Meanwhile, on Monday, the Arizona Freedom Caucus, which consists of Republican state legislators, announced they will file a lawsuit challenging Hobbs' first executive order, which purports to strengthen anti-discrimination protections for LGBTQ state employees and contractors.

Hobbs "believes that she has the ability to legislate with the power of the pen, attempting to create law that simply does not exist," the caucus leader, state Sen. Jake Hoffman, said during a press conference Monday, according to the Arizona Sun Times.

Executive orders furthering "legislative intent" in laws are acceptable, but her first executive order goes beyond that, he added.

"Legislative intent was never to include extra provisions within protected classes," Hoffman said, announcing that a lawsuit would be filed soon.

Later that day, as Hobbs delivered her State of the State address to the Legislature, several GOP lawmakers from the Arizona Freedom Caucus either walked out or turned their backs to Hobbs.

"It took 5 seconds for Katie Hobbs to begin legislating from the 9th floor, so I will not listen to her rhetoric for even 5 seconds," state Rep. Rachel Jones tweeted on Monday. "There are too many questions left unanswered, litigation still moving through the courts, and many concerns about the border, not pronouns.

"This is why I immediately left the House Floor after the start of the State of the State. I promised to be the voice of the people, and I will never break that promise."

Sens. Anthony Kern and Justine Wadsack also stood facing the back wall of the state House of Representatives for several minutes during the address. Some lawmakers left after Hobbs mentioned vetoing bills restricting abortion, the Arizona Republic reported.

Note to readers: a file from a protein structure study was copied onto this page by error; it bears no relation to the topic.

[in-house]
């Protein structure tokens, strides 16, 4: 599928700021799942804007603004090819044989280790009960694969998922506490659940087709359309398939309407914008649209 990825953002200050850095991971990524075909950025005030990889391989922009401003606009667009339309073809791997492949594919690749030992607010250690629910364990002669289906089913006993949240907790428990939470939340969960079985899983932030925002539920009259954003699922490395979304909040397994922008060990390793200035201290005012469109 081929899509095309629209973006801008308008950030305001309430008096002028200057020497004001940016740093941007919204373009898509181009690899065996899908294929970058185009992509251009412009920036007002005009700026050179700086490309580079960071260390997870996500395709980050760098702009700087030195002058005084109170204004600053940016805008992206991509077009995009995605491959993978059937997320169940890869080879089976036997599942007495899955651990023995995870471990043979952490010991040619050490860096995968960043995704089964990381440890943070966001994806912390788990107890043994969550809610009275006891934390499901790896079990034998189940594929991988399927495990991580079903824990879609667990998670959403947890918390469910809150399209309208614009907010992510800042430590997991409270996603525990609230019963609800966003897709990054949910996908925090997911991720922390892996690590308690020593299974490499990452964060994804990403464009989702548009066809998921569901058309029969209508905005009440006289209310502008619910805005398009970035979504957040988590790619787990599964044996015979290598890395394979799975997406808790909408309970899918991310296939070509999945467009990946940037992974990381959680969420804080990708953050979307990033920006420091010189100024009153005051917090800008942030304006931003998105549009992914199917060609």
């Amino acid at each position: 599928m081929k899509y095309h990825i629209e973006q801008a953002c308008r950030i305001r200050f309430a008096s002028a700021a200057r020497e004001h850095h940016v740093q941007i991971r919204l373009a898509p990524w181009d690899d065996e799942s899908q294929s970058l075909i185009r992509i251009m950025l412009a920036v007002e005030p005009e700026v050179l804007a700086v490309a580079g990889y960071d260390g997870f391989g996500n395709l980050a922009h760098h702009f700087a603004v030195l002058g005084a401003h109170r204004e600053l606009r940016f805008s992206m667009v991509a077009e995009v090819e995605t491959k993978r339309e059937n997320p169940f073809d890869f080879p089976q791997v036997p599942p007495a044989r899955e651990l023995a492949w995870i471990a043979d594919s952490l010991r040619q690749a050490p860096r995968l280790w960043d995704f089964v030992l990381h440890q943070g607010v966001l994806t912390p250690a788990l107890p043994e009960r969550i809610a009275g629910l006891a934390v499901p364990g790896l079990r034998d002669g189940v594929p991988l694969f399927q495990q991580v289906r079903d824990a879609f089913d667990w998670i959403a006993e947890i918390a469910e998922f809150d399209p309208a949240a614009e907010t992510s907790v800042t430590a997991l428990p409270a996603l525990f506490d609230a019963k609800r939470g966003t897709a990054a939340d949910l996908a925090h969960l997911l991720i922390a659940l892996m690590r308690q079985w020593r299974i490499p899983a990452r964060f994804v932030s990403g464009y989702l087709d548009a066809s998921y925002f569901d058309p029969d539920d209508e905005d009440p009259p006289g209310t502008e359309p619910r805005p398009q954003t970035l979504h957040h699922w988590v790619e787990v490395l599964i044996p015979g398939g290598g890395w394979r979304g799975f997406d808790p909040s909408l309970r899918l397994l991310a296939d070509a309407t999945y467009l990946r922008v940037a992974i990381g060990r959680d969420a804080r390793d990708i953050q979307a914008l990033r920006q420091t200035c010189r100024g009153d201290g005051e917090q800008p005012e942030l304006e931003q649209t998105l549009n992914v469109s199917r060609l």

Hobbs also claimed in her speech that expanding the state's school choice program would "likely bankrupt" the state.

"Funding this expansion is poised to cost Arizona taxpayers an estimated $1.5 billion over the next 10 years if left unaddressed," she said.

Arizona's Empowerment Scholarship Account program allows applicants to spend some taxpayer dollars on private school costs. Public school enrollment has dropped by 31,000 students since 2019, while charter school enrollment has increased by 20,000. An additional 20,000 students are expected to use funds from the program for their nonpublic school education, according to an analysis by the nonprofit Common Sense Institute.

“Based on current data, the increase in annual ESA program costs attributable to universal eligibility is $197.9 million," the study found. "Existing program costs add another approximately $179 million, for a total cost of about $377 million. While the cost of the ESA's program under universal eligibility exceeds the additional $33 million initially appropriated by the Legislature, the Arizona Department of Education likely has sufficient excess funding to more than cover the difference, due to continued post-pandemic enrollment declines."

The report by the nonprofit estimates as of the first quarter of the year an $8 million end-of-year surplus as a result of the system-wide enrollment trends.

In addition to facing an upcoming lawsuit by state lawmakers, Hobbs is a defendant in Arizona GOP gubernatorial nominee Kari Lake's appeal of a county judge's ruling against her lawsuit challenging certification of the November election for governor. The appeal demands the election result be set aside due to alleged "massive violations of law and maladministration by Maricopa County."

Hobbs' office didn't respond to a request for comment Wednesday.